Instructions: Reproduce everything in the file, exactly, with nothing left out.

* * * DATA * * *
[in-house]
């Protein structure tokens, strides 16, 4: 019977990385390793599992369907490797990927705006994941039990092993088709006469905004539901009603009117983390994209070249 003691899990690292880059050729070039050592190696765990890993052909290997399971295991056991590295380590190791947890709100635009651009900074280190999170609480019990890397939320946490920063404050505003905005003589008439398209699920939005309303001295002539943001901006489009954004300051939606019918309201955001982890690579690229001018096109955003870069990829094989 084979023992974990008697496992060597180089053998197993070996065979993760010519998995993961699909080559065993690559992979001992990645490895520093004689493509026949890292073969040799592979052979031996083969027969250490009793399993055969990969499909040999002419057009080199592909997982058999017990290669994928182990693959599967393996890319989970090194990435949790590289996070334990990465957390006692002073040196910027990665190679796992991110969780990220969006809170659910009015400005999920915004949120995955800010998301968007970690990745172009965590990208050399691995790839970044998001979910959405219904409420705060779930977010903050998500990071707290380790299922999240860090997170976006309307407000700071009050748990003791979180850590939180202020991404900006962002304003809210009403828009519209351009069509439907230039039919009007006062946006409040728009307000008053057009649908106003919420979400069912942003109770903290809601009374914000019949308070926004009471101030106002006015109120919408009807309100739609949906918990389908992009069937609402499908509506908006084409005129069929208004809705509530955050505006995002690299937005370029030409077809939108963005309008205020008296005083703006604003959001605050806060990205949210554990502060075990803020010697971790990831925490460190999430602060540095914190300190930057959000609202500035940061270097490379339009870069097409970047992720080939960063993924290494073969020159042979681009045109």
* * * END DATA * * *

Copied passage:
[in-house]
């Protein structure tokens, strides 16, 4: 019977990385390793599992369907490797990927705006994941039990092993088709006469905004539901009603009117983390994209070249 003691899990690292880059050729070039050592190696765990890993052909290997399971295991056991590295380590190791947890709100635009651009900074280190999170609480019990890397939320946490920063404050505003905005003589008439398209699920939005309303001295002539943001901006489009954004300051939606019918309201955001982890690579690229001018096109955003870069990829094989 084979023992974990008697496992060597180089053998197993070996065979993760010519998995993961699909080559065993690559992979001992990645490895520093004689493509026949890292073969040799592979052979031996083969027969250490009793399993055969990969499909040999002419057009080199592909997982058999017990290669994928182990693959599967393996890319989970090194990435949790590289996070334990990465957390006692002073040196910027990665190679796992991110969780990220969006809170659910009015400005999920915004949120995955800010998301968007970690990745172009965590990208050399691995790839970044998001979910959405219904409420705060779930977010903050998500990071707290380790299922999240860090997170976006309307407000700071009050748990003791979180850590939180202020991404900006962002304003809210009403828009519209351009069509439907230039039919009007006062946006409040728009307000008053057009649908106003919420979400069912942003109770903290809601009374914000019949308070926004009471101030106002006015109120919408009807309100739609949906918990389908992009069937609402499908509506908006084409005129069929208004809705509530955050505006995002690299937005370029030409077809939108963005309008205020008296005083703006604003959001605050806060990205949210554990502060075990803020010697971790990831925490460190999430602060540095914190300190930057959000609202500035940061270097490379339009870069097409970047992720080939960063993924290494073969020159042979681009045109």